In Home Depot, you can find a new product introduced in 2007 called “Smart Key” from Weiser/Kwikset (they are the same company owned by Black & Decker). It is advertised that to be pick-proof and bump-proof. The innovative part is that you can reset your lock cylinder with a new key as often as you like, and you can have one key to open all locks in your house. Great concept.

My Analysis: The design is not based on traditional pin-tumbler,  it is based on Wafer Tumbler lock. It does have springs and guide pins with a side locking bar which makes the lock becomes pick-proof and bump-proof (watch the video on Kwikset site, it has detail diagram). However, the key is still a regular key with no specific angled cut, it can be duplicated in any hardware store. Also, the part I am worried about is the ability of re-keying using the lock itself,  I would be more comfortable without the re-keying feature.

Updated in 2009:Indeed, after 1 year of writing this article, it is not hard to find information and videos on Internet on how to decode and lock pick Kwikset SmartKey.

Updated in 2011: Correction made. I originally referred this as “disc tumbler” when first wrote this article. However, it should be “wafer tumbler”. The most scary part is, many locksmiths can help you open your SmartKey door if you lost your key because they have the bypass key or tool. I believe that’s the flaw of the re-keying feature, I am not sure but it’s scary enough not to use the lock.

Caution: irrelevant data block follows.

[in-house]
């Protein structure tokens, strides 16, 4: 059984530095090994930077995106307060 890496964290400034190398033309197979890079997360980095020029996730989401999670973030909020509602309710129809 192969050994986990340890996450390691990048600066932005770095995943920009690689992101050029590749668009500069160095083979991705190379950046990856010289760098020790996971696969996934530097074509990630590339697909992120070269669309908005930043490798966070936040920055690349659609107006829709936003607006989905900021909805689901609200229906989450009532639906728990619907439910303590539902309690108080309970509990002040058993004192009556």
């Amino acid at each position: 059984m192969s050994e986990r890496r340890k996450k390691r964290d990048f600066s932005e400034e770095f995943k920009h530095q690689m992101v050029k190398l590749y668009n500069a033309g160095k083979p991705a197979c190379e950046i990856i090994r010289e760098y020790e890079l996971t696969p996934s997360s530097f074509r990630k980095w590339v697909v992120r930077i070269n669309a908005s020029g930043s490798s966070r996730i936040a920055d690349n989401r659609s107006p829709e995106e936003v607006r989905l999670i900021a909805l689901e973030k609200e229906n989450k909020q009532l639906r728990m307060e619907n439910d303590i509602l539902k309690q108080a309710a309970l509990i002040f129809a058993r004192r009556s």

4. Mul-T-Lock and Super-T-Lock

Mul-T-Lock is an Israel company and it is very popular in Asia/Europe. Indeed, there are many clones, for example a product calls “Super-T-Lock” (made in China, of course) can easily be found during my trip to  Hong Kong/Japan last year.  Note that their marketing is very smart,  not only their name is so similar to “Mul-T-Lock”, also they put “Germany” at the back of the package. They didn’t say it is “Made in Germany”, this is a common Chinese marketing trick that they really have a company registeredin Germany but without doing any real business over there.  Although this is not real Israel Mul-T-Lock, but with 1/3 the price I can get something that is not easily bump-able/pick-able, why not? It is better than any regular locks that you can find in Home Depot.  I just bought this for fun.

How does Mul-T-Lock work? Quote from their web site “These high security cylinders have a unique telescopic pin tumbler mechanism using external and internal pins. The external and internal shear lines have to be aligned so the plug can rotate. When the top and bottom pins, plug and body meet, a three-dimensional shear line is formed to create a spherical shape.”  These kind of locks are called “dimple locks“, because the key got a lot of indentations.